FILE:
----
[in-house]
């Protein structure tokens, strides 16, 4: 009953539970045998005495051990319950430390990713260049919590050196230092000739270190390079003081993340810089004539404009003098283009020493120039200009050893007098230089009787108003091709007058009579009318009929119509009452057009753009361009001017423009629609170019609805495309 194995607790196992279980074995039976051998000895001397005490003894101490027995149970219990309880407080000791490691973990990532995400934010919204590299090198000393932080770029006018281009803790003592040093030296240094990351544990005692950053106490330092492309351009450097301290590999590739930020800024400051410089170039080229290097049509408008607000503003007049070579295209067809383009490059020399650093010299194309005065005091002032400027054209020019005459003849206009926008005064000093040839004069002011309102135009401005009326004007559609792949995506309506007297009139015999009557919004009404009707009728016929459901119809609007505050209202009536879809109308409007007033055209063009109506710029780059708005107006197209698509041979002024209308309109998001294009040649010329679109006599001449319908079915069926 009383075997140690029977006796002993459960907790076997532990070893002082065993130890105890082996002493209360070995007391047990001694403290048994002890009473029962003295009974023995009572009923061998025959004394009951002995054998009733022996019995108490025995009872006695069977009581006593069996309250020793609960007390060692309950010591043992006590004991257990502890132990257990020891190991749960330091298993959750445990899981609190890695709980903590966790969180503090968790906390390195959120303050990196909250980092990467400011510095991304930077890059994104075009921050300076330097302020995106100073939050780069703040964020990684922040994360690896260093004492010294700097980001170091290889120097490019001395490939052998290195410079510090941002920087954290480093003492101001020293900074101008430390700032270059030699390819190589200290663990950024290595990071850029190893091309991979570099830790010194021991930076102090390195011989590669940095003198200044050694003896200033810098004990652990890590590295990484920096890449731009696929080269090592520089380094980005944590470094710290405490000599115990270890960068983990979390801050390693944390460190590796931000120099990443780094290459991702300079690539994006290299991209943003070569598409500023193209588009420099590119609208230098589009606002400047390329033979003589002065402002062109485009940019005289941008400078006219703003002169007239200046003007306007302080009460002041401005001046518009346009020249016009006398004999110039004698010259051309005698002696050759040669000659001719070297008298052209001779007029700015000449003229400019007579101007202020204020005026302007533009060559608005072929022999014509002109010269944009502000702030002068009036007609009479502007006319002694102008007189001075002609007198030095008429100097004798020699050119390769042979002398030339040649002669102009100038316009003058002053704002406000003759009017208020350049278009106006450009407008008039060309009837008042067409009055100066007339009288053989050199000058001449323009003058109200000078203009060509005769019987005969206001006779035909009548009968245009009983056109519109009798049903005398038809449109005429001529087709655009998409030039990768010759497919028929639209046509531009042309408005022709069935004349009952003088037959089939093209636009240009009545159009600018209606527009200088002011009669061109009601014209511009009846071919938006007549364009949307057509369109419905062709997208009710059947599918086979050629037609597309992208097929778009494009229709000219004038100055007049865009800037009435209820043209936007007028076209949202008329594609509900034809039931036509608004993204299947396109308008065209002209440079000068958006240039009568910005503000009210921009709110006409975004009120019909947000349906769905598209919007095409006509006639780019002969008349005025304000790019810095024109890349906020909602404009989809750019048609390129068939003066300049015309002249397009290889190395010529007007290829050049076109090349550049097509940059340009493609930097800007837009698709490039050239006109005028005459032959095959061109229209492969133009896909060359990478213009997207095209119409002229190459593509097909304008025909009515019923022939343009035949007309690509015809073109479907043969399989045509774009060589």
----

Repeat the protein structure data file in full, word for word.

[in-house]
């Protein structure tokens, strides 16, 4: 009953539970045998005495051990319950430390990713260049919590050196230092000739270190390079003081993340810089004539404009003098283009020493120039200009050893007098230089009787108003091709007058009579009318009929119509009452057009753009361009001017423009629609170019609805495309 194995607790196992279980074995039976051998000895001397005490003894101490027995149970219990309880407080000791490691973990990532995400934010919204590299090198000393932080770029006018281009803790003592040093030296240094990351544990005692950053106490330092492309351009450097301290590999590739930020800024400051410089170039080229290097049509408008607000503003007049070579295209067809383009490059020399650093010299194309005065005091002032400027054209020019005459003849206009926008005064000093040839004069002011309102135009401005009326004007559609792949995506309506007297009139015999009557919004009404009707009728016929459901119809609007505050209202009536879809109308409007007033055209063009109506710029780059708005107006197209698509041979002024209308309109998001294009040649010329679109006599001449319908079915069926 009383075997140690029977006796002993459960907790076997532990070893002082065993130890105890082996002493209360070995007391047990001694403290048994002890009473029962003295009974023995009572009923061998025959004394009951002995054998009733022996019995108490025995009872006695069977009581006593069996309250020793609960007390060692309950010591043992006590004991257990502890132990257990020891190991749960330091298993959750445990899981609190890695709980903590966790969180503090968790906390390195959120303050990196909250980092990467400011510095991304930077890059994104075009921050300076330097302020995106100073939050780069703040964020990684922040994360690896260093004492010294700097980001170091290889120097490019001395490939052998290195410079510090941002920087954290480093003492101001020293900074101008430390700032270059030699390819190589200290663990950024290595990071850029190893091309991979570099830790010194021991930076102090390195011989590669940095003198200044050694003896200033810098004990652990890590590295990484920096890449731009696929080269090592520089380094980005944590470094710290405490000599115990270890960068983990979390801050390693944390460190590796931000120099990443780094290459991702300079690539994006290299991209943003070569598409500023193209588009420099590119609208230098589009606002400047390329033979003589002065402002062109485009940019005289941008400078006219703003002169007239200046003007306007302080009460002041401005001046518009346009020249016009006398004999110039004698010259051309005698002696050759040669000659001719070297008298052209001779007029700015000449003229400019007579101007202020204020005026302007533009060559608005072929022999014509002109010269944009502000702030002068009036007609009479502007006319002694102008007189001075002609007198030095008429100097004798020699050119390769042979002398030339040649002669102009100038316009003058002053704002406000003759009017208020350049278009106006450009407008008039060309009837008042067409009055100066007339009288053989050199000058001449323009003058109200000078203009060509005769019987005969206001006779035909009548009968245009009983056109519109009798049903005398038809449109005429001529087709655009998409030039990768010759497919028929639209046509531009042309408005022709069935004349009952003088037959089939093209636009240009009545159009600018209606527009200088002011009669061109009601014209511009009846071919938006007549364009949307057509369109419905062709997208009710059947599918086979050629037609597309992208097929778009494009229709000219004038100055007049865009800037009435209820043209936007007028076209949202008329594609509900034809039931036509608004993204299947396109308008065209002209440079000068958006240039009568910005503000009210921009709110006409975004009120019909947000349906769905598209919007095409006509006639780019002969008349005025304000790019810095024109890349906020909602404009989809750019048609390129068939003066300049015309002249397009290889190395010529007007290829050049076109090349550049097509940059340009493609930097800007837009698709490039050239006109005028005459032959095959061109229209492969133009896909060359990478213009997207095209119409002229190459593509097909304008025909009515019923022939343009035949007309690509015809073109479907043969399989045509774009060589």